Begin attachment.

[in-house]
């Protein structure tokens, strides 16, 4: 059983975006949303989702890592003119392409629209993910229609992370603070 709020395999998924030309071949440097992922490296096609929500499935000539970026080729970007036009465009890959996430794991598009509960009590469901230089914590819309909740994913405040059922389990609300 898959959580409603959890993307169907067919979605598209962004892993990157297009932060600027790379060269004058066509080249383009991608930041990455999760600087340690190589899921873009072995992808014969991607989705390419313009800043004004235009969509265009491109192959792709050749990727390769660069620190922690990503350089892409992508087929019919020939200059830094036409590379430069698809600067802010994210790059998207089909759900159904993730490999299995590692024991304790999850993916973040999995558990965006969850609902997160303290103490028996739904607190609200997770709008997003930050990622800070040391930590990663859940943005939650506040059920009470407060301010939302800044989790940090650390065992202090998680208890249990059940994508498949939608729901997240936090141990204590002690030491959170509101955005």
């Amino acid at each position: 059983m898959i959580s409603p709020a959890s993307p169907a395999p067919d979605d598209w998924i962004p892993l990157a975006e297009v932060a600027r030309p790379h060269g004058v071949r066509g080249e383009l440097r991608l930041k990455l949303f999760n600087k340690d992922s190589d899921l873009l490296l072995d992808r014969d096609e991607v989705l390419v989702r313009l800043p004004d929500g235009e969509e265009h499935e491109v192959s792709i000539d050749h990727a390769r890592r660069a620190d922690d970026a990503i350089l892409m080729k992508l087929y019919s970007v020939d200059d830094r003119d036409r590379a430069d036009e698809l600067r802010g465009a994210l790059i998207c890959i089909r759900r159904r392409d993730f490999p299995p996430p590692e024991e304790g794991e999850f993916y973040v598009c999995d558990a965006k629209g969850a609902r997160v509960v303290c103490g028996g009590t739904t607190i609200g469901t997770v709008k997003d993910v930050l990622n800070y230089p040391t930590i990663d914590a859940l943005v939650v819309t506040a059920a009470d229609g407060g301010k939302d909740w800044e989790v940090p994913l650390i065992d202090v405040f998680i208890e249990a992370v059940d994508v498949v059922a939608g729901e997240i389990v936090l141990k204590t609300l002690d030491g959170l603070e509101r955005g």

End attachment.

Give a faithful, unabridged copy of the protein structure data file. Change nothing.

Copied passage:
[in-house]
């Protein structure tokens, strides 16, 4: 059983975006949303989702890592003119392409629209993910229609992370603070 709020395999998924030309071949440097992922490296096609929500499935000539970026080729970007036009465009890959996430794991598009509960009590469901230089914590819309909740994913405040059922389990609300 898959959580409603959890993307169907067919979605598209962004892993990157297009932060600027790379060269004058066509080249383009991608930041990455999760600087340690190589899921873009072995992808014969991607989705390419313009800043004004235009969509265009491109192959792709050749990727390769660069620190922690990503350089892409992508087929019919020939200059830094036409590379430069698809600067802010994210790059998207089909759900159904993730490999299995590692024991304790999850993916973040999995558990965006969850609902997160303290103490028996739904607190609200997770709008997003930050990622800070040391930590990663859940943005939650506040059920009470407060301010939302800044989790940090650390065992202090998680208890249990059940994508498949939608729901997240936090141990204590002690030491959170509101955005």
């Amino acid at each position: 059983m898959i959580s409603p709020a959890s993307p169907a395999p067919d979605d598209w998924i962004p892993l990157a975006e297009v932060a600027r030309p790379h060269g004058v071949r066509g080249e383009l440097r991608l930041k990455l949303f999760n600087k340690d992922s190589d899921l873009l490296l072995d992808r014969d096609e991607v989705l390419v989702r313009l800043p004004d929500g235009e969509e265009h499935e491109v192959s792709i000539d050749h990727a390769r890592r660069a620190d922690d970026a990503i350089l892409m080729k992508l087929y019919s970007v020939d200059d830094r003119d036409r590379a430069d036009e698809l600067r802010g465009a994210l790059i998207c890959i089909r759900r159904r392409d993730f490999p299995p996430p590692e024991e304790g794991e999850f993916y973040v598009c999995d558990a965006k629209g969850a609902r997160v509960v303290c103490g028996g009590t739904t607190i609200g469901t997770v709008k997003d993910v930050l990622n800070y230089p040391t930590i990663d914590a859940l943005v939650v819309t506040a059920a009470d229609g407060g301010k939302d909740w800044e989790v940090p994913l650390i065992d202090v405040f998680i208890e249990a992370v059940d994508v498949v059922a939608g729901e997240i389990v936090l141990k204590t609300l002690d030491g959170l603070e509101r955005g």